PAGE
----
On December 27, 2023, the Times of India reported on six children diagnosed with a rare condition known as Gaucher disease. These children were undergoing expensive treatment at JKL Hospital in Jaipur, as mandated by the Rajasthan High Court. However, they have been deprived of medication for more than two months now.

At present, people rely on a few NGOs and foundations for assistance in covering the costs of treatment. Although assistance from foundations, NGOs, and crowdfunding initiatives is beneficial, it may not be accessible to everyone and provide only temporary relief. This highlights the necessity for continuous medical and financial backing for patients from the government. 

Orphan drugs in India

Even for recognised rare conditions that have one or more standardised treatments, less than one in 10 patients worldwide receive precision treatments. While India has a higher rate of rare diseases than the global average, it still lacks national legislation for orphan drugs, which cannot be developed profitably by pharma companies without financial assistance from the government.

The government has started offering incentives for the manufacturers of orphan drugs and encourages private enterprises and start-ups to invest in developing diagnostics, medicines, and other products for rare diseases. 

However, developing drugs for these diseases is complicated by several factors. These include not fully understanding the disease processes, a lack of standard drugs to compare new treatments to, limited scientific evidence, and no reliable preclinical models. Only some manufacturers produce Food for Special Medical Purposes (FSMP) for small molecule inborn errors of metabolism. The NPRD 2021 acknowledges that the high cost of most therapies prevents the government from providing them for free.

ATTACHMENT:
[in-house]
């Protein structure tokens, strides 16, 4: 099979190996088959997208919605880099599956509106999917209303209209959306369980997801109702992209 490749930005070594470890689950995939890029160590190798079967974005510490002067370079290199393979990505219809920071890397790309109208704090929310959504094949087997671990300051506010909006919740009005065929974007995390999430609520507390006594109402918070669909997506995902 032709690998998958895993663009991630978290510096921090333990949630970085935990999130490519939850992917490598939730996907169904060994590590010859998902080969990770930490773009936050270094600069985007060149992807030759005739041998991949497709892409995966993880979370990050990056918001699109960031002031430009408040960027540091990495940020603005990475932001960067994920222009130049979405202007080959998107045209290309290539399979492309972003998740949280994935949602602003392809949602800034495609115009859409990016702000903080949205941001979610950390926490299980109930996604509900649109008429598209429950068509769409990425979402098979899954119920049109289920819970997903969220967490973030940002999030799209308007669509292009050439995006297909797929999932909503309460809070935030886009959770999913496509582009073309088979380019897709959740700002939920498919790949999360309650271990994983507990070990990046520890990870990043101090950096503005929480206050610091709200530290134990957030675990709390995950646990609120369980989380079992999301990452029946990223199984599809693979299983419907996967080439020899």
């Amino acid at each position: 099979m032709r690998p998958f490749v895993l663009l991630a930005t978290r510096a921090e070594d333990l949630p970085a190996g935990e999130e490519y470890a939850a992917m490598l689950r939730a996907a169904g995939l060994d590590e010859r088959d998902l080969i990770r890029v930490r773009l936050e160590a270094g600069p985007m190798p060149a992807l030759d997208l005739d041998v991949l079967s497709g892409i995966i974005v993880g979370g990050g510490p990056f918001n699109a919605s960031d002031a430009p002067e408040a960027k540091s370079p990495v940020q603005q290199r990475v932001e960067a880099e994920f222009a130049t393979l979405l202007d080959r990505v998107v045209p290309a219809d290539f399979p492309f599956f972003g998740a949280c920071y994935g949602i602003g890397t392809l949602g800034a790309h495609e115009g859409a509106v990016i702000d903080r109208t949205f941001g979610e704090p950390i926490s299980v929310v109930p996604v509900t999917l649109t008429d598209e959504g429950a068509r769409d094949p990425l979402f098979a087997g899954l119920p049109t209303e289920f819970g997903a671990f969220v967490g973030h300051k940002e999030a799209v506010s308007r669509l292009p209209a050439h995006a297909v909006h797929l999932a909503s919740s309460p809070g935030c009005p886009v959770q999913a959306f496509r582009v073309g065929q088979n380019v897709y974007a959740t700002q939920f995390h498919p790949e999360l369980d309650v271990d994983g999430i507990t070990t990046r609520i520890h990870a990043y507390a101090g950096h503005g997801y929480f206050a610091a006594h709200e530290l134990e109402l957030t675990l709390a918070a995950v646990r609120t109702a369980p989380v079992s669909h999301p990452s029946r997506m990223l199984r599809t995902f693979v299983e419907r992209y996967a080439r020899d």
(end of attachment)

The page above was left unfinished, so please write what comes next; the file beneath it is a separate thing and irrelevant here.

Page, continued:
The government must procure them at a negotiated price from the private pharmaceutical producers, and make them available to the patients at an affordable price, Dr Suresh advocates. However, others are skeptical of the strategy of placing such reliance on private pharmaceutical companies for production, especially in the absence of profitable markets for such drugs. 

“Leave aside orphan drugs, the private profiteers are not even going to undertake the large-scale production and supply of general drugs that give fewer profits. So the only way is to fund R&D as well as special grants to public sector drug manufacturers for small-scale production of the orphan drugs that are required for treating the rare conditions,” Raman insists.

“Over the last 3 decades, India neglected its public sector Pharma companies and we are going to pay the price. The sad part is that major struggles will be for the most neglected and marginalised people, and most persons with rare diseases would fall under this category. The US, Canada model of subsidising private pharma for production of these drugs may not work for the weaker and mixed health systems situation here,” he adds.